Wednesday, January 20, 2010

Divided we Fall

It is hard to imagine there being much joy in the White House this morning. The Associated Press headline writer applied the adjective "epic" to the Democratic defeat in the Massachusetts Senate election. The lead paragraphs, in the story filed by Glen Johnson and Liz Sidoti, maintained the rhetorical darkness:

Republicans are rejoicing and Democrats reeling in the wake of Scott Brown's stunning triumph in a special Massachusetts Senate election that the GOP victor insists was not simply a referendum on President Barack Obama.

Still, Obama grimly faced a need to both regroup and recoup losses on Wednesday, the anniversary of his inauguration, in a White House shaken by the realization of what a difference a year made. The most likely starting place was finding a way to save the much-criticized health care overhaul he's been trying to push through Congress.

Meanwhile, Joe Garofoli, Staff Writer for the San Francisco Chronicle, reported that things are not looking much better for Obama here in California:

While 56 percent of Californians still support Obama, that's down from 65 percent in March, according to a Field Poll taken Jan. 5-17 of 1,232 registered voters in the state.

Obama's strongest support was among Bay Area voters, at 65 percent, while voters in the Central Valley were least supportive of him, at 46 percent.

Nationally, 50 percent of the respondents to a Gallup Poll this month supported Obama, while 44 percent disapproved.

In California, Democratic and independent voters are turning on Obama, especially on the health care issue. The poll found that 53 percent of respondents disapproved of Obama's handling of health care, while 39 percent approved.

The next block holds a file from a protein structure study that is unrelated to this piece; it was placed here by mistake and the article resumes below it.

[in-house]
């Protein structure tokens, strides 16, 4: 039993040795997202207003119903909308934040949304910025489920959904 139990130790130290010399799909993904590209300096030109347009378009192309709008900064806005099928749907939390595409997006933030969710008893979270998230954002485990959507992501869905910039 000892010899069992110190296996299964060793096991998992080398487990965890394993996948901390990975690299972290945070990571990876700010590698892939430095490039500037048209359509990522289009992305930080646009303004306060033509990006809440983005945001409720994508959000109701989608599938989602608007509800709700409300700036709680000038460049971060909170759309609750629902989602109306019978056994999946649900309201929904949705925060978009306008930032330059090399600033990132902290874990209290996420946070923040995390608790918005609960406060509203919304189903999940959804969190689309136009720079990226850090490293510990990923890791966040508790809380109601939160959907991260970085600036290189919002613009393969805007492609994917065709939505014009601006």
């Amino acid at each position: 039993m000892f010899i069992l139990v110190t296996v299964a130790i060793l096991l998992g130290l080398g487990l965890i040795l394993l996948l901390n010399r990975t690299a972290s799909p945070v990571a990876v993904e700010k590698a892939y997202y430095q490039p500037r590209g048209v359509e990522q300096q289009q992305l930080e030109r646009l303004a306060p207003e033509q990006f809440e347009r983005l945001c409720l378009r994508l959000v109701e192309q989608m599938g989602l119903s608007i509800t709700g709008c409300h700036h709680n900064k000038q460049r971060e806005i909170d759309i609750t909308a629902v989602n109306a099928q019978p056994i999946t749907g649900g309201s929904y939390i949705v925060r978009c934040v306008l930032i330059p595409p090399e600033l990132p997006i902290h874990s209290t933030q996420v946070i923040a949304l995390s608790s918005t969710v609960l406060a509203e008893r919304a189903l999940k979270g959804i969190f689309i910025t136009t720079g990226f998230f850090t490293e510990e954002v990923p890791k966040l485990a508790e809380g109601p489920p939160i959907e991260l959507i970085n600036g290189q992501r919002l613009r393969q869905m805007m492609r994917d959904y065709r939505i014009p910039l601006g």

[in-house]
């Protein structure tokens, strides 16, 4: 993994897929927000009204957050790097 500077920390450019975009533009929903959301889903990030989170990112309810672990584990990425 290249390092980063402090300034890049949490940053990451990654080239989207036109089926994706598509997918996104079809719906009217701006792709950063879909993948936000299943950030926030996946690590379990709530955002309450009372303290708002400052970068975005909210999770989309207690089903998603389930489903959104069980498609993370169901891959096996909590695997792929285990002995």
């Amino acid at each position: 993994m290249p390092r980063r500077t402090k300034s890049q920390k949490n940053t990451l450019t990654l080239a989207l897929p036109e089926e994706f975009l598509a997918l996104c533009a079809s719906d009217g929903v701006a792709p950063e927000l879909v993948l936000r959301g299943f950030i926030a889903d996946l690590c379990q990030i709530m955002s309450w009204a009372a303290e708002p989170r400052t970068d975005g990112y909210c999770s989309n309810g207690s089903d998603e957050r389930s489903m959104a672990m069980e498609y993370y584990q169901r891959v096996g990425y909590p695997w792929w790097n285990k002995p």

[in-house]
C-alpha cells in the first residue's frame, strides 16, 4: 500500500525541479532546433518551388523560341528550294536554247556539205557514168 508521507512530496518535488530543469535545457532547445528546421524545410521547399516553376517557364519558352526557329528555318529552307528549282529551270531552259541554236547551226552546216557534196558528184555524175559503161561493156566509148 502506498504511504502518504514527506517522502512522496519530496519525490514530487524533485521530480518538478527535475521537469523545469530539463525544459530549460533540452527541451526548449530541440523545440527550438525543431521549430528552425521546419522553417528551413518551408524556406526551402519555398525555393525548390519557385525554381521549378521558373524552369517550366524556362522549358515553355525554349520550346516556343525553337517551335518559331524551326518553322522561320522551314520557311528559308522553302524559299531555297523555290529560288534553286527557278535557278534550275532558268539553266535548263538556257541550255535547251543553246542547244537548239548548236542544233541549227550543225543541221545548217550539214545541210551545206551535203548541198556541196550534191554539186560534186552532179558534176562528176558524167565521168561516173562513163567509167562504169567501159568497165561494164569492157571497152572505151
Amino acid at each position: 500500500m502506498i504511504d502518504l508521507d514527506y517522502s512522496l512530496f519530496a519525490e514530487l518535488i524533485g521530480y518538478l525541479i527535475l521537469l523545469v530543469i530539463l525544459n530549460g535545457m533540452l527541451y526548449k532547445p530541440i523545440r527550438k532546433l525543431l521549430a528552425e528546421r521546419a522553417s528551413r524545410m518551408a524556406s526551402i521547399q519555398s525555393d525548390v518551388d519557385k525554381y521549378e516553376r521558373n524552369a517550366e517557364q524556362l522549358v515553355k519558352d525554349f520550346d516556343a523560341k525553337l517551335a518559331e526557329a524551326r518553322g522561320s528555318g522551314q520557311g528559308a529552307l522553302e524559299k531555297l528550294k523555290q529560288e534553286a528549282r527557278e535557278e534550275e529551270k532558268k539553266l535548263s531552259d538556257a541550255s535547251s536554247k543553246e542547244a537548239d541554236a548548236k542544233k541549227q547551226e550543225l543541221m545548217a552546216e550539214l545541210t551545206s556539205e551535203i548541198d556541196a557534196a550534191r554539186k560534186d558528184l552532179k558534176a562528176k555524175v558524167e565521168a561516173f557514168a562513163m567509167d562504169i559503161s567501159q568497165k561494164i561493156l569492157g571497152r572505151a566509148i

Yesterday, when I was examining comments by Chronicle readers to make a case against the "wisdom of crowds," particularly when violence was concerned, I acknowledged that "one may encounter some useful insights" among those comments. One possible candidate for such insight came in a comment to Garofoli's story from a reader with the handle "starstuff." I found the observation potentially useful:

Such a brilliant orator, and yet he *still* hasn't taken control of the national narrative on health care or anything else. Still the Republicans manage successfully to frame (nearly) every conversation about (nearly) every topic.

As I see it, the whole Obama campaign was grounded in a spirit of unity, enabled by a host of strategies for bringing supporters together, ranging from good old-fashioned door-to-door encounters to the full power of the Internet as a "social medium." The post-election speech was, above all else, a celebration of that unity; and things really have not been the same since then. Thus, by taking control of all conversations, the Republicans have managed to apply all those Obama strategies, which were so successful in winning the election, in a judo-like maneuver to reverse their direction, turning those "engines of unity" into "engines of divisiveness."

I would argue that the Republican leadership has committed itself to winning the next Presidential election, and they have decided that turning the public against the Democrats will be more successful than trying to turn public favor towards the Republicans. My guess is that the main lesson the public has learned from the health care debate is that one can count on neither Democrats nor Republicans to improve matters. That is why I feel our greatest threat right now is one of succumbing to demagoguery through a general mandate, rather than through the usual Constitutional processes.

Divisiveness is sort of like entropy in the social world. Like entropy in the objective world of thermodynamics, it can only increase. However, in that objective world that increase can be checked by an expenditure of energy (which will never be 100% efficient). If "change we can believe in" is to be anything more than hollow rhetoric, a similar expenditure of "social energy" will be necessary to check the inevitability of divisiveness. The sooner Obama realizes that he needs develop a new strategy to muster that social energy as effectively as he had summoned it to get elected in the first place, the more likely will he have the power to satisfy those who brought him into the White House.

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